Archive for May, 2012

Thinking about suicide? Let me give you a few pointers:

Tuesday, May 1st, 2012

Click here for audio version of this article

I promise that this won’t be some depressing, morbid article. But if you are considering suicide, give it 30 days and make some plans.

I’ve heard from a lot of people who quit drinking, doing drugs, or were trying to quit, talk about committing suicide. I was one of them. But I took it seriously – I planned it out and didn’t talk to anyone about it until the day before it was schedule.

Scheduled? How do you schedule a suicide? Let me share some details.

I had been sober for a little over 4 years. The first two years of sobriety was the worst time in my life. The third year wasn’t much better. The fourth year I began making some dramatic progress with my physical health, my mental health and my financial health. However, I was tired. I wasn’t seeing any more progress coming into my life. I had lost a lot of my friends – some due to death and some due to my own sobriety. I had worked so hard at rebuilding my life and I was simply tired. I couldn’t see anything exciting or enjoyable to come in my future.

During the four years of my sobriety I had gotten to know a lot of people through my website and my writing. As I talked with many of them they told me stories of their child’s, sibling’s or spouse’s suicide. I would ask, “How did it make YOU feel?” Naturally, they had multiple feelings, but many felt betrayed and angry. Betrayed by the person who left them with a mess to clean up (financial and legal), angry that the person left them with more burdens than while they were alive. They were also sad, sad that the person was gone, but sadder for the children, friends and family that were left to deal with the aftermath, the unanswered questions.

Those stories made me realize how selfish suicide is. I felt that if I was going to commit suicide I didn’t want to burden my family and friends with MY mess – the bills, accounting, cleaning and purging of my home, the legal hassles. That wouldn’t leave a good memory of me. They would hate me even more for what I did.

I had contemplated suicide during the first three years of sobriety, but I didn’t want to lose. I wanted to prove to people that I could stay sober, rebuild my life and become a productive person. I had done that and now I was tired. I was ready, it was time to go. I realized, “Hey, I’m serious about this.” I began to think about the feelings of OTHERS. I wondered why I felt suicide was an option. Was I blaming someone else for my sadness? If so, who and why? Was this some twisted way of me “getting even” with someone? And if I am blaming another person, how can I let that person have so much control over me?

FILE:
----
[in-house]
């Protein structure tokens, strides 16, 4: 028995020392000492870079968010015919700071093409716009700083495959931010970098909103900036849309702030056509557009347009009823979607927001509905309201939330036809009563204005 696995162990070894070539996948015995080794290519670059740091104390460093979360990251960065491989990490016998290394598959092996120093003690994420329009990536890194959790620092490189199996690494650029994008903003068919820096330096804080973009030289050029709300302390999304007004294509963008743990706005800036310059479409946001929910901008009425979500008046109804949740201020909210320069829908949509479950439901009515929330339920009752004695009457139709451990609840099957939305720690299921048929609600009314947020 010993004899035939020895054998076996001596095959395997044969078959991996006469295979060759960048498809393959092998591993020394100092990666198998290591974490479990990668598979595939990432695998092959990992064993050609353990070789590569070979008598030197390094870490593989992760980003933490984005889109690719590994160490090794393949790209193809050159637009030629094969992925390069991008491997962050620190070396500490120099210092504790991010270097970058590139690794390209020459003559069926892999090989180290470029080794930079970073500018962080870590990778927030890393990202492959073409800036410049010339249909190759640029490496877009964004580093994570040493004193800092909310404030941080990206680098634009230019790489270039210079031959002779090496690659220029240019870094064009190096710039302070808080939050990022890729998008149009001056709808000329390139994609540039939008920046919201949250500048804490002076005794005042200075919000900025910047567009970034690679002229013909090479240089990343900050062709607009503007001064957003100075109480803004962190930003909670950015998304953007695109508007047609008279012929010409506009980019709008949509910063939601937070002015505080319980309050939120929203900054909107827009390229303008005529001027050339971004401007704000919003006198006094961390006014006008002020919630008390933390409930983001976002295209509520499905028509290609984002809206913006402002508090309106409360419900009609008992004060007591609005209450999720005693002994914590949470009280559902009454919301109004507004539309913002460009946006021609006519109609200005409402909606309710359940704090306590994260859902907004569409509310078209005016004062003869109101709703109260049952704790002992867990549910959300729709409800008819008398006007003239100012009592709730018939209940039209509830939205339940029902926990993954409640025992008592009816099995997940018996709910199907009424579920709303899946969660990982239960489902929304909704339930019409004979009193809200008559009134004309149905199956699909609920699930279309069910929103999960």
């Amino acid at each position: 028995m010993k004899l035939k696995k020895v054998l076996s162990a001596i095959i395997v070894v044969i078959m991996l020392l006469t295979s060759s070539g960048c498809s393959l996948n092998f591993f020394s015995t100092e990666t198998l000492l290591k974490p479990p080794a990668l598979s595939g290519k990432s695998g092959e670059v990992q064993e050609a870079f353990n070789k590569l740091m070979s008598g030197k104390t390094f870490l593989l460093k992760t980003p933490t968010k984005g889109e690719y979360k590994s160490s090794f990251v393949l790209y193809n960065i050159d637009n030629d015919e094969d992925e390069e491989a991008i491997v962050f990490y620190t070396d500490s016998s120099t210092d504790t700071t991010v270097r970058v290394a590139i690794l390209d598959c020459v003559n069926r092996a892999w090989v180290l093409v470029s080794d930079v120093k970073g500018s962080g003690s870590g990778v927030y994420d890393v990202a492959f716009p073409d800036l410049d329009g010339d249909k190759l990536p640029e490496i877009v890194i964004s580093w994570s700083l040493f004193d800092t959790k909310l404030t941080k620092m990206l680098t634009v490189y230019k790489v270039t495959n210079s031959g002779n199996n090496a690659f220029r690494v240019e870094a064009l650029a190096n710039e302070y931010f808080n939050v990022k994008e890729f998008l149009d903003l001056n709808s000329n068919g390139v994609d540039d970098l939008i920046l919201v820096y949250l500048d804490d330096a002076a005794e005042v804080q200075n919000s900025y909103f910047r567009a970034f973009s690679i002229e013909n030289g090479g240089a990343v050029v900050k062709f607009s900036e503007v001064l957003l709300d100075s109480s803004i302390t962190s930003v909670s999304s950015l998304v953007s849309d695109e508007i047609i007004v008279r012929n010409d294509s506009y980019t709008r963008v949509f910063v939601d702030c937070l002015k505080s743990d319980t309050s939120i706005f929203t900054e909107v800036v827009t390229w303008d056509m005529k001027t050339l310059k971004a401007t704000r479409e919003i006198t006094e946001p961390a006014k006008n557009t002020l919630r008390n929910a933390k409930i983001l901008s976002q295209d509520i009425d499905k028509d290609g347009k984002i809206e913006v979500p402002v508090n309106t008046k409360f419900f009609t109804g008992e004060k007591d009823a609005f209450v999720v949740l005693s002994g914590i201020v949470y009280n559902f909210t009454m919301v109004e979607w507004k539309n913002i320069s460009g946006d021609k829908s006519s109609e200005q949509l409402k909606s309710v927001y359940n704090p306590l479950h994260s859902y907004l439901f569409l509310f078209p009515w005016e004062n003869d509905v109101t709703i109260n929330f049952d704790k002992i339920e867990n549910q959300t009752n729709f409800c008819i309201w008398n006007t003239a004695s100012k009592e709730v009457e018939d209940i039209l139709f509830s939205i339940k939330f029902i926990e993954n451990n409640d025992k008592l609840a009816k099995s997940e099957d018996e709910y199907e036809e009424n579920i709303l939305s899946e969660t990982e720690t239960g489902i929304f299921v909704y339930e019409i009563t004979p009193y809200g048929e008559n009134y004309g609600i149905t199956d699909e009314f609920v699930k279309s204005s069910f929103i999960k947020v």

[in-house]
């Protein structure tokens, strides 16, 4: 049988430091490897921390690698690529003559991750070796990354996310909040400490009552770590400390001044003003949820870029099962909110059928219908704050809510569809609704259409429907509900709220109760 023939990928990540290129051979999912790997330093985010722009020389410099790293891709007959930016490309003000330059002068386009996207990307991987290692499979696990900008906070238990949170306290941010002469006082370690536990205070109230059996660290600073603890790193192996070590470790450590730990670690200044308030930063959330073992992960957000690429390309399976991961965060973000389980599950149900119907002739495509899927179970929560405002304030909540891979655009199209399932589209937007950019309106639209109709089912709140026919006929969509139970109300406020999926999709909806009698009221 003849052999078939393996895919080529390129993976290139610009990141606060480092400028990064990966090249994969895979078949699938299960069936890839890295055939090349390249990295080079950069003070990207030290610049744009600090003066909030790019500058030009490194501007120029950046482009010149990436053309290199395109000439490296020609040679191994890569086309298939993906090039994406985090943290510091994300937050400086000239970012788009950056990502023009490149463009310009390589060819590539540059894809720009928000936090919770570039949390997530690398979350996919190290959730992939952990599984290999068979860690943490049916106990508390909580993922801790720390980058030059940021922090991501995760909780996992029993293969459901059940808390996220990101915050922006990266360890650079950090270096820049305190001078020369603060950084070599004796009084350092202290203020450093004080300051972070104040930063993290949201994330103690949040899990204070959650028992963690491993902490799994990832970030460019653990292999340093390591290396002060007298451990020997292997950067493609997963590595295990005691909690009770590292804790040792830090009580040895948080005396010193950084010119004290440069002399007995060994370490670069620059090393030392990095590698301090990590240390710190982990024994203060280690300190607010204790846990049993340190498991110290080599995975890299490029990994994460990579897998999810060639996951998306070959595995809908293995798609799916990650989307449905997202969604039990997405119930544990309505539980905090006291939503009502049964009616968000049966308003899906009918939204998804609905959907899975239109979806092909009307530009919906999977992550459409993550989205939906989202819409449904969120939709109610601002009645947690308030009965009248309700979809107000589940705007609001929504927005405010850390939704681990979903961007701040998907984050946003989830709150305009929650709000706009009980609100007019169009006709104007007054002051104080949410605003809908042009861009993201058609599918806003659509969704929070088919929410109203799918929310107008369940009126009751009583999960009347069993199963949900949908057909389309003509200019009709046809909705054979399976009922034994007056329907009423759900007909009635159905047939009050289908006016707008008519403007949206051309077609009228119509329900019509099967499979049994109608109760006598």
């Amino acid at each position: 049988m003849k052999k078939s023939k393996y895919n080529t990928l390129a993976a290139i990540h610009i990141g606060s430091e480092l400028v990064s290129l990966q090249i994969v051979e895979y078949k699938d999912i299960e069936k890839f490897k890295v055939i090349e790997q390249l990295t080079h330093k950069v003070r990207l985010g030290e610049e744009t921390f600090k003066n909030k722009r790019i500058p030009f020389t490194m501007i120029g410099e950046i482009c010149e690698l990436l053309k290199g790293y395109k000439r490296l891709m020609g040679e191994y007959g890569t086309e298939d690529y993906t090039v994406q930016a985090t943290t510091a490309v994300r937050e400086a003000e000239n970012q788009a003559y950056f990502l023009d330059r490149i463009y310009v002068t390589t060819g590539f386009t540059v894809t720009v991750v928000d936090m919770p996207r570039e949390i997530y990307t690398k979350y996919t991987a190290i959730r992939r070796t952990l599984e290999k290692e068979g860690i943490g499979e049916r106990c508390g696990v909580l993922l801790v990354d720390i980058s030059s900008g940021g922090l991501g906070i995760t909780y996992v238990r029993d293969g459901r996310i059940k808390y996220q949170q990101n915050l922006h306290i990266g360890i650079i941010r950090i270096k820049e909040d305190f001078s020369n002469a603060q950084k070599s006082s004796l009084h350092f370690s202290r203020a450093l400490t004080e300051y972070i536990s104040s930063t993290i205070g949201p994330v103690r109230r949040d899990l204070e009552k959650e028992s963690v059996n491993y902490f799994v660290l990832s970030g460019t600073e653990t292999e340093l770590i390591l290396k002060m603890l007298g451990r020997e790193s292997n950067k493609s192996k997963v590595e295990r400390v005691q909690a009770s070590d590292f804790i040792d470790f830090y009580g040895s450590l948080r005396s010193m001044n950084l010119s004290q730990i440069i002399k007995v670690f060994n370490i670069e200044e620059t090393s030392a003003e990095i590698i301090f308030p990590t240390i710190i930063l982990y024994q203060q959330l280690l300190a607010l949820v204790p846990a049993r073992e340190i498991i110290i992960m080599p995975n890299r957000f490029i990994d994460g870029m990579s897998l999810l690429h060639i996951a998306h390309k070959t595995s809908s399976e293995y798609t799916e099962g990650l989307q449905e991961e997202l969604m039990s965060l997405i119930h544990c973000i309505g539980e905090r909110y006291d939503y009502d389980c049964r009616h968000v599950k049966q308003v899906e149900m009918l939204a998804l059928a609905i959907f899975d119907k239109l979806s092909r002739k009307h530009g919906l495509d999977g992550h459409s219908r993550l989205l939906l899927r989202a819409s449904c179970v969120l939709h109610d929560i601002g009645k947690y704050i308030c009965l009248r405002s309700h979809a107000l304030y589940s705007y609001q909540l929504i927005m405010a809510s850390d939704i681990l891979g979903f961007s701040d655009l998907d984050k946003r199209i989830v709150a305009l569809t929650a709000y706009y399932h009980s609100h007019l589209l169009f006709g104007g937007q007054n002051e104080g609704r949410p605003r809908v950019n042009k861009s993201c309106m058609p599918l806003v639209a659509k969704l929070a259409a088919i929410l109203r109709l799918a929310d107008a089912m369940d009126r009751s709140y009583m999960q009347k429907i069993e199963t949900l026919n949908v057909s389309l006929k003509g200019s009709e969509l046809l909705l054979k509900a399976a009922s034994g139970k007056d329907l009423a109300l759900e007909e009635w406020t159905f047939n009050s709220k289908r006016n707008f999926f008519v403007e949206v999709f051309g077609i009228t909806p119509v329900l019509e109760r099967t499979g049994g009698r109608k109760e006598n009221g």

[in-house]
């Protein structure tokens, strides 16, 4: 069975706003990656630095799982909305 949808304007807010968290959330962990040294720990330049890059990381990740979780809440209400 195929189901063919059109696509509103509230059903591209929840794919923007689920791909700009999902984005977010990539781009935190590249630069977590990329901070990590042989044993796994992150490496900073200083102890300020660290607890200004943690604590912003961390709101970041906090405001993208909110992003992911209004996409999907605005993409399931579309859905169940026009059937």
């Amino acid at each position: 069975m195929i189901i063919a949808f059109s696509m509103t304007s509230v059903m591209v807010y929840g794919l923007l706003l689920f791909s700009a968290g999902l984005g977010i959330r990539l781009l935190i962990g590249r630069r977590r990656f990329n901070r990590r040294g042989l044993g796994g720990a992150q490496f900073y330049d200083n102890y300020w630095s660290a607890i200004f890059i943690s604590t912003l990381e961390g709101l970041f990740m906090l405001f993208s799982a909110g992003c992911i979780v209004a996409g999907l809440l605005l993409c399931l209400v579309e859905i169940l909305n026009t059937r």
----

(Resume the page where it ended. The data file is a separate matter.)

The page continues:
The more I thought about these questions the more I thought about other people. I wanted to make sure that no one felt guilt or responsibility. I wanted to make certain that I was doing this for my own reasons and not as a result of someone else. I also realized that I needed far more time to handle all preparations.

So I spent the months of November and December cleaning my house. Purging and throwing out old junk. I donated a lot of clothes that I was no longer wearing. I paid off all of my big bills. I compiled a report with all important bank and credit account numbers with telephone contact numbers (to close accounts after I was gone). I made sure that I had my beneficiaries updated on my life insurance policy, with copies of policies and contact telephone numbers. I had my attorney draft up a will distributing all of my tangible possessions. All bank accounts and financial accounts were setup to be P.O.D. (Payable On Death), or T.O.D. (Transfer On Death).

I detailed out all directives for the transfer and handling of my business. I also had directions for what type of funeral party I wanted and what I wanted done with my body. I made sure that all paperwork was correct and prepared. I then took a large sealed envelope over to my sister and told her, “I’m going to be doing some traveling, so this is just in case something happens. It doesn’t get opened unless I die.” We had a laugh and then talked about normal stuff.

I knew exactly how, where and what day I would finish. Once again I took others into consideration. I didn’t want to leave an icky mess or make a mistake and not complete my project. I had no intention of drinking or using drugs prior. I wanted toxicology or any autopsy (if performed), to show that my system was clean. I had full faculty and clarity of what I was doing.

Once all preparations were handled, I invited a business colleague over to my house for dinner on Friday night. (That Sunday evening was my scheduled completion date.) I made it clear that I wanted to discuss a very serious matter. I said, “I would like you to review some plans that I’m making and see if you can spot any holes or flaws in my line of thinking.”